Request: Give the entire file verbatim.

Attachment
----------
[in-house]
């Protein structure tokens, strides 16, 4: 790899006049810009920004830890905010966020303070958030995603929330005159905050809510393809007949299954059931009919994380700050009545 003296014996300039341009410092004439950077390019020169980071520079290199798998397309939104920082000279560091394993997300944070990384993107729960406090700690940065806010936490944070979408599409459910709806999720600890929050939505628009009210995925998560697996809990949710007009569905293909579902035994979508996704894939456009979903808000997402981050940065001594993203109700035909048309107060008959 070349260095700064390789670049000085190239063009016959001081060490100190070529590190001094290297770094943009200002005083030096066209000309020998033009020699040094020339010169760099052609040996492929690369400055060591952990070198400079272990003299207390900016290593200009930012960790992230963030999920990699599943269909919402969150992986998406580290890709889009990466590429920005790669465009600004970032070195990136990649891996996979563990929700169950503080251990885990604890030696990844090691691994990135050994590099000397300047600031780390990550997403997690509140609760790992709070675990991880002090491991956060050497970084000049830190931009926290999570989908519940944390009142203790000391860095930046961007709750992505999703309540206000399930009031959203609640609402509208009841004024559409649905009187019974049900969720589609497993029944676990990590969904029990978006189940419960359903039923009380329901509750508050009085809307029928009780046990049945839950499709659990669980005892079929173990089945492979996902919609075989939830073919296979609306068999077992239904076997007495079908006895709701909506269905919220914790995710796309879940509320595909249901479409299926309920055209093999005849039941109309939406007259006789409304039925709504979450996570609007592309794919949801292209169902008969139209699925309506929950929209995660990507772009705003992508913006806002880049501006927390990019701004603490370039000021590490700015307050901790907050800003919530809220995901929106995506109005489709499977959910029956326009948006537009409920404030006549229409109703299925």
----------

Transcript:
[in-house]
């Protein structure tokens, strides 16, 4: 790899006049810009920004830890905010966020303070958030995603929330005159905050809510393809007949299954059931009919994380700050009545 003296014996300039341009410092004439950077390019020169980071520079290199798998397309939104920082000279560091394993997300944070990384993107729960406090700690940065806010936490944070979408599409459910709806999720600890929050939505628009009210995925998560697996809990949710007009569905293909579902035994979508996704894939456009979903808000997402981050940065001594993203109700035909048309107060008959 070349260095700064390789670049000085190239063009016959001081060490100190070529590190001094290297770094943009200002005083030096066209000309020998033009020699040094020339010169760099052609040996492929690369400055060591952990070198400079272990003299207390900016290593200009930012960790992230963030999920990699599943269909919402969150992986998406580290890709889009990466590429920005790669465009600004970032070195990136990649891996996979563990929700169950503080251990885990604890030696990844090691691994990135050994590099000397300047600031780390990550997403997690509140609760790992709070675990991880002090491991956060050497970084000049830190931009926290999570989908519940944390009142203790000391860095930046961007709750992505999703309540206000399930009031959203609640609402509208009841004024559409649905009187019974049900969720589609497993029944676990990590969904029990978006189940419960359903039923009380329901509750508050009085809307029928009780046990049945839950499709659990669980005892079929173990089945492979996902919609075989939830073919296979609306068999077992239904076997007495079908006895709701909506269905919220914790995710796309879940509320595909249901479409299926309920055209093999005849039941109309939406007259006789409304039925709504979450996570609007592309794919949801292209169902008969139209699925309506929950929209995660990507772009705003992508913006806002880049501006927390990019701004603490370039000021590490700015307050901790907050800003919530809220995901929106995506109005489709499977959910029956326009948006537009409920404030006549229409109703299925």